Through all time, so far as history informs us, wherever mankind have attempted to live in peace with each other, both the natural instincts, and the collective wisdom of the human race, have acknowledged and prescribed, as an indispensable condition, obedience to this one only universal obligation: viz., that each should live honestly towards every other.
The ancient maxim makes the sum of a man’s legal duty to his fellow men to be simply this: “To live honestly, to hurt no one, to give to every one his due.”
This entire maxim is really expressed in the single words, to live honestly; since to live honestly is to hurt no one, and give to every one his due.
Man, no doubt, owes many other moral duties to his fellow men; such as to feed the hungry, clothe the naked, shelter the homeless, care for the sick, protect the defenceless, assist the weak, and enlighten the ignorant. But these are simply moral duties, of which each man must be his own judge, in each particular case, as to whether, and how, and how far, he can, or will, perform them. But of his legal duty—that is, of his duty to live honestly towards his fellow men—his fellow men not only may judge, but, for their own protection, must judge. And, if need be, they may rightfully compel him to perform it. They may do this, acting singly, or in concert. They may do it on the instant, as the necessity arises, or deliberately and systematically, if they prefer to do so, and the exigency will admit of it.
Although it is the right of anybody and everybody—of any one man, or set of men, no less than another—to repel injustice, and compel justice, for themselves, and for all who may be wronged, yet to avoid the errors that are liable to result from haste and passion, and that everybody, who desires it, may rest secure in the assurance of protection, without a resort to force, it is evidently desirable that men should associate, so far as they freely and voluntarily can do so, for the maintenance of justice among themselves, and for mutual protection against other wrongdoers. It is also in the highest degree desirable that they should agree upon some plan or system of judicial proceedings, which, in the trial of causes, should secure caution, deliberation, thorough investigation, and, as far as possible, freedom from every influence but the simple desire to do justice.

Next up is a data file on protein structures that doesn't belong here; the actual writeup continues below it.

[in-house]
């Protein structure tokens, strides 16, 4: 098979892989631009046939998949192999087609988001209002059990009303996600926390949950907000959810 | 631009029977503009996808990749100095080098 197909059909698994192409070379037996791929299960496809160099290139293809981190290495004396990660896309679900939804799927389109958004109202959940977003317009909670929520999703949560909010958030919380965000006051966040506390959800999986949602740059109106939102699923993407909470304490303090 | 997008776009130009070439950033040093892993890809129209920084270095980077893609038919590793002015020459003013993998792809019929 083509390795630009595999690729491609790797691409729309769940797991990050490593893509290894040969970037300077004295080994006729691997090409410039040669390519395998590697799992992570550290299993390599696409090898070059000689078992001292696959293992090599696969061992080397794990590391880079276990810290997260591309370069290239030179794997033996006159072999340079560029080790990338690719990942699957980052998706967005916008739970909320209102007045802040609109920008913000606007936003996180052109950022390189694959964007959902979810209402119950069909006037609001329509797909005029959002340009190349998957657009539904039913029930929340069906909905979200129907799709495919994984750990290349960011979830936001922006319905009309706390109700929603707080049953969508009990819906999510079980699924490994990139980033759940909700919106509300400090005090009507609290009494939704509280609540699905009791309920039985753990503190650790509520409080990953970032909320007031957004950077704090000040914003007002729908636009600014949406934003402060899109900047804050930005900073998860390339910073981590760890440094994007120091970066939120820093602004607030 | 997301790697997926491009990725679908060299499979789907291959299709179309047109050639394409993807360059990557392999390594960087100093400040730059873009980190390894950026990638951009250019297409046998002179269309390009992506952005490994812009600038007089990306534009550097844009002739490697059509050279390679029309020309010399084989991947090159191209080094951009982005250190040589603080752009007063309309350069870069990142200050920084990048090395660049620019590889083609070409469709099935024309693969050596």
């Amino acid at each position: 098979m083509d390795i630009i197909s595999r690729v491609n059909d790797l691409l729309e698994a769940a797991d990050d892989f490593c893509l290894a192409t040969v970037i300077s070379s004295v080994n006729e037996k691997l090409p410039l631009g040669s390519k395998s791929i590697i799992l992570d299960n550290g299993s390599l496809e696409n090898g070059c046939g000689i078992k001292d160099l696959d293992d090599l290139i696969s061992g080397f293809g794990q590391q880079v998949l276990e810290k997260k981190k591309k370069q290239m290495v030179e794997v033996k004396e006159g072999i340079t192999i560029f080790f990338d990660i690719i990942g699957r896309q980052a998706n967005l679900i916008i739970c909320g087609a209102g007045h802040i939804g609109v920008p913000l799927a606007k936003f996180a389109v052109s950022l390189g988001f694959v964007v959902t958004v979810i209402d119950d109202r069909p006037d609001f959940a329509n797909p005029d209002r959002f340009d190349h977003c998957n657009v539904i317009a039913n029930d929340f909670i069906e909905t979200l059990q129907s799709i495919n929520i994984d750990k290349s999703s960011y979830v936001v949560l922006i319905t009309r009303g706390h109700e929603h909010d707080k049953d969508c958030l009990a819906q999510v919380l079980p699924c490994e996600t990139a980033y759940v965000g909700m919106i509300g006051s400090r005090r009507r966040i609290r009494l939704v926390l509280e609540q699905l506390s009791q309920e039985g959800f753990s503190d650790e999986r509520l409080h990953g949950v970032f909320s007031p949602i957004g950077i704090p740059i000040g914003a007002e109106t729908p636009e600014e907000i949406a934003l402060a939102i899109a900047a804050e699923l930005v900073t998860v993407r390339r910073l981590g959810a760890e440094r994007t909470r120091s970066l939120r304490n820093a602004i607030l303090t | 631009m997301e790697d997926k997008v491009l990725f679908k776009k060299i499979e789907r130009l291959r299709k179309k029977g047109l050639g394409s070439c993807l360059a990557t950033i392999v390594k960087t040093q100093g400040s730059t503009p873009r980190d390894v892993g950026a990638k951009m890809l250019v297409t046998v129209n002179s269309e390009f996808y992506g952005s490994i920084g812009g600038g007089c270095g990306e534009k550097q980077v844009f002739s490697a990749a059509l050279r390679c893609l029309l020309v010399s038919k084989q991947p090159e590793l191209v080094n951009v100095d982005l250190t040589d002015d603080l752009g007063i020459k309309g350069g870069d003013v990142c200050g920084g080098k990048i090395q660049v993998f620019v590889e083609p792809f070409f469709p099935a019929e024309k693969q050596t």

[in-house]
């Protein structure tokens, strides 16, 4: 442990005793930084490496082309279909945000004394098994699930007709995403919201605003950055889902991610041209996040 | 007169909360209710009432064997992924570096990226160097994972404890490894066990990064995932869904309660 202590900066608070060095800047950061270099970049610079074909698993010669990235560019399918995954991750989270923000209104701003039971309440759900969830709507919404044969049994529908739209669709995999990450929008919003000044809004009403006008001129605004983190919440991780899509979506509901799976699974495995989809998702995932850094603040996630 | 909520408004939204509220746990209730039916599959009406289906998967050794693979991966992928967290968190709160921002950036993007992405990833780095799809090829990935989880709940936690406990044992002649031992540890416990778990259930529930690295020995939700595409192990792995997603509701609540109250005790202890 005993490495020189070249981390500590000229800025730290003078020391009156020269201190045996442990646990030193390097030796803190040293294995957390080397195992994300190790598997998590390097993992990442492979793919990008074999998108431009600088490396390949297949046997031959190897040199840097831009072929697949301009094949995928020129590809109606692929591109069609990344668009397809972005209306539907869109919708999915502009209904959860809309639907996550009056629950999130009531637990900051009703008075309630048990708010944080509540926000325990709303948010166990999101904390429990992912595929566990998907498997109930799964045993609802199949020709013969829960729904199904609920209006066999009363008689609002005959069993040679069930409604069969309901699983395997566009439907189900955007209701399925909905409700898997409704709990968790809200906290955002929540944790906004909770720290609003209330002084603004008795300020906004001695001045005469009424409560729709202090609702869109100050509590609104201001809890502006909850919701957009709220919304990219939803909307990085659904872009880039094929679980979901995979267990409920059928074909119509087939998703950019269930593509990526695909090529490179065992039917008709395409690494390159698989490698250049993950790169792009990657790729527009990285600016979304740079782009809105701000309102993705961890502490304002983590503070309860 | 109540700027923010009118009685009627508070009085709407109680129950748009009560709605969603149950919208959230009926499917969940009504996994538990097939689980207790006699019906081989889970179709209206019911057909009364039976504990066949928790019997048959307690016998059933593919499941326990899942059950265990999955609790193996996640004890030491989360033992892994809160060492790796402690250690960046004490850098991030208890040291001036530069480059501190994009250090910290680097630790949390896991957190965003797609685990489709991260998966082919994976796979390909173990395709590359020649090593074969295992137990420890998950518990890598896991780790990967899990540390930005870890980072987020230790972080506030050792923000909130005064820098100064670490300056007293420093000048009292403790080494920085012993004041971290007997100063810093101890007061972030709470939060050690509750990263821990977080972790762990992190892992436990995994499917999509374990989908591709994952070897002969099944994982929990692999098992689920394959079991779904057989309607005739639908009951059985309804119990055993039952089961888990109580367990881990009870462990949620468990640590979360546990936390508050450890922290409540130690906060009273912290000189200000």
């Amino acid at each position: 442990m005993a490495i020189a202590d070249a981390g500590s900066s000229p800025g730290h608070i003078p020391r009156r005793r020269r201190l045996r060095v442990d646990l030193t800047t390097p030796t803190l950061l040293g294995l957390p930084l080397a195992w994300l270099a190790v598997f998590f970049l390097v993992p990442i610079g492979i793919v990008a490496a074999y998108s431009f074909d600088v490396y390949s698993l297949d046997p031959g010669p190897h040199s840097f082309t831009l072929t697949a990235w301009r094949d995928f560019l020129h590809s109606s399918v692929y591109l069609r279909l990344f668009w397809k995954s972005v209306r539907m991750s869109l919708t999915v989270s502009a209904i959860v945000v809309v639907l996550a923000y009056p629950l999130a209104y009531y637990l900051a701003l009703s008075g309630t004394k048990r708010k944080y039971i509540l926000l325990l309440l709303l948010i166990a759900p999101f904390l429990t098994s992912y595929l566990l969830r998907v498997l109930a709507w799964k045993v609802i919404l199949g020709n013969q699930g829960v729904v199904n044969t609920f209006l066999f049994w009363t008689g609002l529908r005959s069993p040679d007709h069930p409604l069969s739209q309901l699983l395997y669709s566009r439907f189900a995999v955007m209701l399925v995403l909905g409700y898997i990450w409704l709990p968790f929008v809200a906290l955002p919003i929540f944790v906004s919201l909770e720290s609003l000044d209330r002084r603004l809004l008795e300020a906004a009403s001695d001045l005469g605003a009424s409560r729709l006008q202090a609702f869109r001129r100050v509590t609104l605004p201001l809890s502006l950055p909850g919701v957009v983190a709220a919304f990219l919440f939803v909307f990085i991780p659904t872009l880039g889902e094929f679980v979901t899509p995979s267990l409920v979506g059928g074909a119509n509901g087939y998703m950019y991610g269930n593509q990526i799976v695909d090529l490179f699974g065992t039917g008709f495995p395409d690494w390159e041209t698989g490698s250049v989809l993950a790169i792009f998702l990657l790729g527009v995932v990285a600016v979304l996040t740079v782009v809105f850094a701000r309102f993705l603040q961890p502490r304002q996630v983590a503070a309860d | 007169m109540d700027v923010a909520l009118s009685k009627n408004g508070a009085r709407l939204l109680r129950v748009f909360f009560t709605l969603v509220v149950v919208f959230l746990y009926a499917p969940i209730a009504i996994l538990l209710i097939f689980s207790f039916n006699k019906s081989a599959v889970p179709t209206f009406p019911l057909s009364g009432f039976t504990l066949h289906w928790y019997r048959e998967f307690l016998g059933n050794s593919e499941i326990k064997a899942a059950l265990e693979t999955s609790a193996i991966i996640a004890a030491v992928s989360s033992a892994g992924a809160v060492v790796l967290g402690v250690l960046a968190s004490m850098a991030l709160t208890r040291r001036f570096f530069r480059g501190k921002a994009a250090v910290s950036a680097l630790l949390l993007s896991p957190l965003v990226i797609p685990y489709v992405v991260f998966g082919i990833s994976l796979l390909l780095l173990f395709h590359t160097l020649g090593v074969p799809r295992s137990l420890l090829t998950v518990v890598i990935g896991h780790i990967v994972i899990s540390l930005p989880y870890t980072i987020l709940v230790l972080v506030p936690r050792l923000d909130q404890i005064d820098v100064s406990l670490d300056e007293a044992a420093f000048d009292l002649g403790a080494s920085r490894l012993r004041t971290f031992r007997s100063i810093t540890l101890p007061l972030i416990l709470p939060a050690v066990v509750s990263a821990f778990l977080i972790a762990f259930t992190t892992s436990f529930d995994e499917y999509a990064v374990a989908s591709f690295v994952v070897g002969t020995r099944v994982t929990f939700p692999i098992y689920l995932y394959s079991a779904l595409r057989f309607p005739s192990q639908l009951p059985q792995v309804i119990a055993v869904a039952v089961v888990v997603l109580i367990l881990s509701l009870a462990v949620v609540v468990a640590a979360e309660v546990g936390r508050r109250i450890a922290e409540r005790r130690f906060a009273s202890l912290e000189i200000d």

Yet such associations can be rightful and desirable only in so far as they are purely voluntary. No man can rightfully be coerced into joining one, or supporting one, against his will. His own interest, his own judgment, and his own conscience alone must determine whether he will join this association, or that; or whether he will join any. If he chooses to depend, for the protection of his own rights, solely upon himself, and upon such voluntary assistance as other persons may freely offer to him when the necessity for it arises, he has a perfect right to do so. And this course would be a reasonably safe one for him to follow, so long as he himself should manifest the ordinary readiness of mankind, in like cases, to go to the assistance and defence of injured persons; and should also himself “live honestly, hurt no one, and give to every one his due.” For such a man is reasonably sure of always having friends and defenders enough in case of need, whether he shall have joined any association, or not.
Certainly no man can rightfully be required to join, or support, an association whose protection he does not desire. Nor can any man be reasonably or rightfully expected to join, or support, any association whose plans, or method of proceeding, he does not approve, as likely to accomplish its professed purpose of maintaining justice, and at the same time itself avoid doing injustice. To join, or support, one that would, in his opinion, be inefficient, would be absurd. To join or support one that, in his opinion, would itself do injustice, would be criminal. He must, therefore, be left at the same liberty to join, or not to join, an association for this purpose, as for any other, according as his own interest, discretion, or conscience shall dictate.
An association for mutual protection against injustice is like an association for mutual protection against fire or shipwreck. And there is no more right or reason in compelling any man to join or support one of these associations, against his will, his judgment, or his conscience, than there is in compelling him to join or support any other, whose benefits (if it offer any) he does not want, or whose purposes or methods he does not approve.